12. Author
    Mar 12, 2011 @ 13:28:58

    Thanks, all. We’re reading through all the comments and look forward to what everyone has to say.

  13. Sao
    Mar 12, 2011 @ 13:30:46

    I got why the crickets bothered me. Here, in the heat of summer, there’s not much night. I’m sure there’s less in Iceland, which is further north. Moonlight and woolen cloaks generally don’t go with hot summer nights.

  14. Author
    Mar 12, 2011 @ 13:50:17



    The opening doesn’t specify summer. I think that was just an observation within the comments.

  15. Tasha
    Mar 12, 2011 @ 14:19:31

    “His tongue throbbed in anticipation. Despite the century that had passed since the Gothi high priest had forced her to become a Valkyrie assassin through the bite of her gythia, high priestess, her blood would still have the tang of youth.

    His kind, the legendary Aptrgangr, walkers of death, had borne the blame of mortal sin across the centuries.”

    This is where I stopped reading. There was already enough backstory going on, so when I got to the pronoun confusion (why does the subject of the paragraph suddenly change midstream, from him to her? his kind? does this mean the priest or the assassin? ), I just gave up.

    Find the right place to start your story. This excerpt just leaves me confused rather than intrigued. Sorry if this is too harsh!

  16. Heather
    Mar 12, 2011 @ 15:52:10

    I love Urban Fantasy. This isn’t UF. The begining is much too sexual for UF. This reads as stright fantasy or paranormal romance to me. Also, unless you are going to do a time jump you might want to mention historical in the description. I had a hard time reading after “He, an assassin's assassin”. I rolled my eyes and wondered if he was also a man’s man. If I had a physical copy it would have been tossed on the table at “a shadow within a shadow” Those are just word choices that can be changed though. So I’m sorry that I’m being bitchy I do wish you luck.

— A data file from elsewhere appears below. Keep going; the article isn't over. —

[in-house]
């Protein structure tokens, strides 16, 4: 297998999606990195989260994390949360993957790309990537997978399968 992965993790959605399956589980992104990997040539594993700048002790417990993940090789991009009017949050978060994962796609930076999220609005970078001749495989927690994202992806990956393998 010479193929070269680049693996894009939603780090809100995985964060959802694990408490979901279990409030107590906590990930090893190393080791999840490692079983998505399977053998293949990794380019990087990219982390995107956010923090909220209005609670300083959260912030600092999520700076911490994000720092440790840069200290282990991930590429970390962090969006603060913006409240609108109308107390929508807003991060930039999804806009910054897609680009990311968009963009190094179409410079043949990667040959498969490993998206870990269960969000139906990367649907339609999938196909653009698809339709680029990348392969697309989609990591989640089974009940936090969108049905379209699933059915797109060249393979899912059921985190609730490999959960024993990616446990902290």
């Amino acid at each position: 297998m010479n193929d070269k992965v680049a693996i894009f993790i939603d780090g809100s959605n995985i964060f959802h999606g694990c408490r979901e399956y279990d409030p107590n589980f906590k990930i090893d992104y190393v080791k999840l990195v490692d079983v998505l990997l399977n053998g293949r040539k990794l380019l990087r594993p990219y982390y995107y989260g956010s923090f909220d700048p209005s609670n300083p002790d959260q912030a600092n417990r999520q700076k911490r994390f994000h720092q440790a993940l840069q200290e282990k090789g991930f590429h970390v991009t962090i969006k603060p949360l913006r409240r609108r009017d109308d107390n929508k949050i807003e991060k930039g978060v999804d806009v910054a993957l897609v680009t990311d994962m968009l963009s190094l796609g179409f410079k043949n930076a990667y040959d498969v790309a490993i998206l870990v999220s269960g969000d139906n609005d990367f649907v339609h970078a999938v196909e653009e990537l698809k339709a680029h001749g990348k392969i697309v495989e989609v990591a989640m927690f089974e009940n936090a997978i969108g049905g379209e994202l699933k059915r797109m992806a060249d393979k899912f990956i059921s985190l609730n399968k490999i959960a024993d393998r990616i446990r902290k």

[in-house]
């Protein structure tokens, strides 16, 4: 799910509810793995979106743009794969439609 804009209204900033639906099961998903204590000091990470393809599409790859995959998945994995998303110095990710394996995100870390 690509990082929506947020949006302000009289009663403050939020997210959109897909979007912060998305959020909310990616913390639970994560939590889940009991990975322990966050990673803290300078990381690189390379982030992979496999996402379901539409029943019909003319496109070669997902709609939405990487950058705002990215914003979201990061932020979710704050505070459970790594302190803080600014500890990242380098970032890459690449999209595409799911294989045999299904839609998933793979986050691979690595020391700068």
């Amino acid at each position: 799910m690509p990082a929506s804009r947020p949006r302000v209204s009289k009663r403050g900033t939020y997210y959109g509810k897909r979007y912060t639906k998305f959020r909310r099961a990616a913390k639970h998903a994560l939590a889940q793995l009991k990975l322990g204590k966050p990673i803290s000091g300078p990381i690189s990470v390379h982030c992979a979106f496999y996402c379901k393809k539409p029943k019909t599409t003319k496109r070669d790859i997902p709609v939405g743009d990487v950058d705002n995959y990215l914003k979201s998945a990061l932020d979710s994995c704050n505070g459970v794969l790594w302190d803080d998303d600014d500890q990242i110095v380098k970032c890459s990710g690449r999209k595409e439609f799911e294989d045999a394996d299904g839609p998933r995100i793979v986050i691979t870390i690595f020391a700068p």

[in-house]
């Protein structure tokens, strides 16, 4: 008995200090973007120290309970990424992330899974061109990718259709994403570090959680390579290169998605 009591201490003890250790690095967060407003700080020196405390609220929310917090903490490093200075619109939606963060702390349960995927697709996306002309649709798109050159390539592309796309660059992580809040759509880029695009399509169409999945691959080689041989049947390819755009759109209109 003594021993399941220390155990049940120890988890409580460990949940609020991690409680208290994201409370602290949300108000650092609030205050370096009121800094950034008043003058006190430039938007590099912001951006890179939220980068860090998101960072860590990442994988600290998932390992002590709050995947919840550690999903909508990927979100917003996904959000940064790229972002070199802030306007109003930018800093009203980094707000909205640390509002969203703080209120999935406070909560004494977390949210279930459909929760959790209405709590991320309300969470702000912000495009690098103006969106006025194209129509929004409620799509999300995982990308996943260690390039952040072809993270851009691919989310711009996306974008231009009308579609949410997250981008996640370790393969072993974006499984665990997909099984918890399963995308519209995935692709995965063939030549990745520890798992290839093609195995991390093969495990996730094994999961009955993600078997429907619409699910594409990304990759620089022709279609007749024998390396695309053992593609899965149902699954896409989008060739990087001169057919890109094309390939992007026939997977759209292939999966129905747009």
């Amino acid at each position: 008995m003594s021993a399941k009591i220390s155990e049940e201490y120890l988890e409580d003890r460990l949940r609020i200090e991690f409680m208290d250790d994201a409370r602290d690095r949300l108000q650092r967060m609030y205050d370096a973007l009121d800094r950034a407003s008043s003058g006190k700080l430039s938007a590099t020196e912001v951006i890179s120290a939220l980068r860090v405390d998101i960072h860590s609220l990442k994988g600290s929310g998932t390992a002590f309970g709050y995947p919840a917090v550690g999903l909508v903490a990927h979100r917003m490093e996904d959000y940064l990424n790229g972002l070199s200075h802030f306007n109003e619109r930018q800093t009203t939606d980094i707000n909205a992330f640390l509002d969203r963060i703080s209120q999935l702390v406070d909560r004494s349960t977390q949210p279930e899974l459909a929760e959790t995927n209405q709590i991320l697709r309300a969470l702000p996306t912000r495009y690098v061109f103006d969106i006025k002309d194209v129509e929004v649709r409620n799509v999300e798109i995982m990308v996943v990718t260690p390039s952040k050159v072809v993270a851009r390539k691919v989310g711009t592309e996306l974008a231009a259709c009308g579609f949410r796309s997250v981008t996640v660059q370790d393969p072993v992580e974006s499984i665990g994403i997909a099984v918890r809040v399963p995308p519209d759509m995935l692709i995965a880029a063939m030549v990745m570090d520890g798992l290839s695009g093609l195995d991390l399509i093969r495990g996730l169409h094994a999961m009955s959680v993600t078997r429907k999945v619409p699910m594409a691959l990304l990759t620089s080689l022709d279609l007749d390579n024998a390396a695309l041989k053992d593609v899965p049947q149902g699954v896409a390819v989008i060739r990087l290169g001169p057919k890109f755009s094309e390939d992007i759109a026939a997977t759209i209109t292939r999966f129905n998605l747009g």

17. Author
    Mar 12, 2011 @ 17:05:07

    NP, Tasha.

  18. DS
    Mar 13, 2011 @ 12:12:57

    I skimmed this yesterday then came back and read it today.

    I could go for this as fantasy with a bit less emphasis on the beauty of the rider and the lusting. The throbbing tongue was a bit puzzling, but it was different from the usual throbbing cock. I also assumed if the POV character can hear whalesong then he can see pretty well in the dark.

    The Gothi/gythia/Aptrgangr didn’t bother me– lots of experience with reading sff, archaeology and mythology. I did wonder why Gothi was capitalzied and Gythia was not. I could see why other people might not like all of the strange terms. However, I recently read a mystery translated from the Icelandic and the proper names were all painful to to even think about pronouncing.

    Maybe the author needs to focus on the potential audience.